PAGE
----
This is one of the most frequent questions I get asked: what do you pack when you move to a new country? How come it doesn’t take you more than that?! How do you deal with weight limitation?
I’ve decided to answer the question according to each city/ country I’ve been to. It goes without saying that you won’t bring the same clothes when you are moving to China and to Spain!
Tip n°1: pack light
I know the women who are reading this have giggled at the idea of packing light. I myself used to take sooo many things with me that I needed a car to move in and out! But with the years and experience I realized two things: I never wear all the clothes I’ve brought and I always buy some more in the country anyway.
So, what you need if you’re moving to China, and Xi’An especially doesn’t have to be much, just essential! and if it’s not enough.. You can always go shopping and get a new wardrobe for less than a hundred euros.
Xi’an has a continental climate,which means that you need clothes for all kinds of weather. Now, instead of taking two coats, three pair of shoes, rain boots and whatever else you think you can’t live without, think smart.
Take four pair of trousers, smart enough to go to work with, casual enough to go out with friends on a Saturday night.
I know you’re going to say that it’s not enough but think that it lets you take more tops and accessories!
The ideal wear would be slim or straight trousers (not jeans!!!) of different sober colours. No baggy style jeans, nothing too crazy. You are there to be a part of the community and to be accepted in your job, not to do a fashion show.
A pair of shorts, two light dresses (sober! Nothing slutty girls!), three jumpers (or whatever you wear when it’s cold) and as many tops as you can!
Tip n°2: Dressing code, short dresses and tops
Even after a year and a half living in the UK, I was a bit shocked at how short the dresses, skirts and shorts were in Xi’An. Most of my colleagues would wear them to go to work, even when they worked with kids. No one ever said anything.
However, people were surprised and uncomfortable if you dared going out with a sleevless top, or if we could see the shoulders, not to talk about cleavarage. One of my Spanish colleagues was asked to cover her shoulders minutes before thre lesson.
In short ( pardon the pun): you can show your legs but not the upper part of your body. Ah, beauty standards…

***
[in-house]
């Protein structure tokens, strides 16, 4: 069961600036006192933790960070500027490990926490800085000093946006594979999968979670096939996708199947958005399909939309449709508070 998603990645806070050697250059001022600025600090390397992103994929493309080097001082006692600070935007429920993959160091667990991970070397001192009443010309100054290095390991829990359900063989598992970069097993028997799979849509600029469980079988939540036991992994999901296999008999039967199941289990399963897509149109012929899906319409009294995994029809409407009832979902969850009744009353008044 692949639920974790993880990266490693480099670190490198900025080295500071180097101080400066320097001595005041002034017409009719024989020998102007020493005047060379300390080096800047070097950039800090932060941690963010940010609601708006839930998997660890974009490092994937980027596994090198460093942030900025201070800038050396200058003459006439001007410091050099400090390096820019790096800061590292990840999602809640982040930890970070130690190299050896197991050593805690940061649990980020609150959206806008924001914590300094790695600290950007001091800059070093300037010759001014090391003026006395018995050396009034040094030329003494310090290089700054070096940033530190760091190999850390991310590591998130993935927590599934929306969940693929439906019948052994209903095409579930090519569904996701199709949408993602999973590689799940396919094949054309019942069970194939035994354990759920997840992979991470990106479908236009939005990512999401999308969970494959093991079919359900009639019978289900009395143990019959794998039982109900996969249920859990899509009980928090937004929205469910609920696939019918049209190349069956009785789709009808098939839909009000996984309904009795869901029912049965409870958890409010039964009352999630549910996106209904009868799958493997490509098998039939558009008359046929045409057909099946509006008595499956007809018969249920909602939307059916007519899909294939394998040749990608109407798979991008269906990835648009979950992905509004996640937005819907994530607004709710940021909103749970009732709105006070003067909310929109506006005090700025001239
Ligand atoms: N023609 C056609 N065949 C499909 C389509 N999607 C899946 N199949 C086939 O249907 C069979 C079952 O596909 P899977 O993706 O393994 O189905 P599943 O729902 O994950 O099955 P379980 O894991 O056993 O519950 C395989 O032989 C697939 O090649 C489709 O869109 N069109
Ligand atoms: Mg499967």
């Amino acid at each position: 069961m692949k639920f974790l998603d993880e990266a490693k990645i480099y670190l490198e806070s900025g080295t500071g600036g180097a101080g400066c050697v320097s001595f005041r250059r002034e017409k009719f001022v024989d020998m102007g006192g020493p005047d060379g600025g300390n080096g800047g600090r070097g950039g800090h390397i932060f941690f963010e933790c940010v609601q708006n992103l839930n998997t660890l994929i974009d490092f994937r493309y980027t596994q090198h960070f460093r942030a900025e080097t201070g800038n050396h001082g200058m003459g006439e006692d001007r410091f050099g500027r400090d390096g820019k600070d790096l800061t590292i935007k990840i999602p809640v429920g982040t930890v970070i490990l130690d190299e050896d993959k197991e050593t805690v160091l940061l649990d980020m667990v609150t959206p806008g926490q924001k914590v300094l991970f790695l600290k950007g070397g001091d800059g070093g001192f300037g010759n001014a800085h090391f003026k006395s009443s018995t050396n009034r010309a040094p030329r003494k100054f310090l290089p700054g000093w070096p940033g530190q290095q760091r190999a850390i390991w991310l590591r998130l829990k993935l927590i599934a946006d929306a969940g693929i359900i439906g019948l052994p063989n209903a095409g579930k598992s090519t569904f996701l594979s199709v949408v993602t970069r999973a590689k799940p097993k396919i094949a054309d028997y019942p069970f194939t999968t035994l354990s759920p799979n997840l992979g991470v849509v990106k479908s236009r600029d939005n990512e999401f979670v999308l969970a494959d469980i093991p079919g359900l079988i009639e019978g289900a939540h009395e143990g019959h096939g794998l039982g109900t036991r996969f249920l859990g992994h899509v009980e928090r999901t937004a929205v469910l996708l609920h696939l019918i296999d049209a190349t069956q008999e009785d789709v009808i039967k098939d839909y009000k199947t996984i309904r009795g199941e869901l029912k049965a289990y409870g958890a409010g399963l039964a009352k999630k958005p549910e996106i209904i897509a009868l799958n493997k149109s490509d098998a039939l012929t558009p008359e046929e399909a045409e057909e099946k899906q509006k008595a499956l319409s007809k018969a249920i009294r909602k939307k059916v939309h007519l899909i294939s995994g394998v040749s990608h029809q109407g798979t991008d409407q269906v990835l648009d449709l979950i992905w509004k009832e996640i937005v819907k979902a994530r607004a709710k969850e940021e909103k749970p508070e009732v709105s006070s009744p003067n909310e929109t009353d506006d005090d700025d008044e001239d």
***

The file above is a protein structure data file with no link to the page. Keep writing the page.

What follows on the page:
A part from that, I didn’t notice anything different from the dressing code in Europe. Even jeans were accepted.
Three pairs maximum! I had four and used two throughout the year… Leave your beloved heels at home even if it breaks your heart, until you know what it is to walk down the streets of Xi’An. If you think you can do it and don’t mind the staring and the fact that you will be the tallest person of the city, then buy them there.
Flat boots were super useful to me, especially when we were eating out. I was glad my feet weren’t even close to those dirty squat toilets.
Sandals are great for summertime in the city. Choose wisely and comfortably!
Tennis shoes to walk around, waterproof, comfortable and pretty.
Tip n°3: pair everything up
This is one of the most important rules. Everything has to go together, every top with every bottom with every pair of shoe. No exceptions. If you break that rule, you’ll realize that after a year you took that top or that skirt for nothing. It also increases the number of combinations you can make…
For men: the basics, but take them. We had trouble in Xi’An finding simple razor blades and spend a fortune on shavingf cream! Think that it’s not something a lot of Chinese men have to do… Take your usual stuff, but keep it simple.
For women: basic jewelery and make up. Very few women used to wear make up when I was in Xi’An and I found that after a time I didn’t wear it anymore. If you really need it, just take your basic, natural kit and colours. But take them because they’ll be harder to find once you’re there.
Shaving and menstruation: again, Chinese women can be proud of having natural hailess, soft, “cellulite free” legs…but we, Europeans, can’t. So take all the wax or razors or cream you need and if you use tampons, take them all with you. They were so difficult to find that we had sort of a network between foreigners, with mums sending tampons, wax and pills by the post ( don’t do that untill you know how “the post” works!) Every now and then… It did feel like Christmas!
Note: I moved to Xi’An in 2013-2014. Like every city in China, things change fast and everyday… You might find those things when you get there, so don’t worry too much. By the time I left, there were tampons in the supermarket of the shopping malls. Just go to places that have been built for foreigners.
Tip n°4: Try it out!
Find the way to pack as if you were moving to China and take a short trip (or try it at home) of one or two weeks. Backpackers say: if you have enough for two weeks you will have enough for months!
If you follow that list, you will travel light and have everything you need to start your new life in China. Takesober clothes and colours so people accept you faster and easier. If you are not sure this will be enough, or if it seems too much, try living with that pack list for two weeks and let me know how it went. Moving to China, and especially Xi’An is an adventure in itself, so enjoy every bit of it, try to reach out to people and experience the full traditional Chinese lifestyle.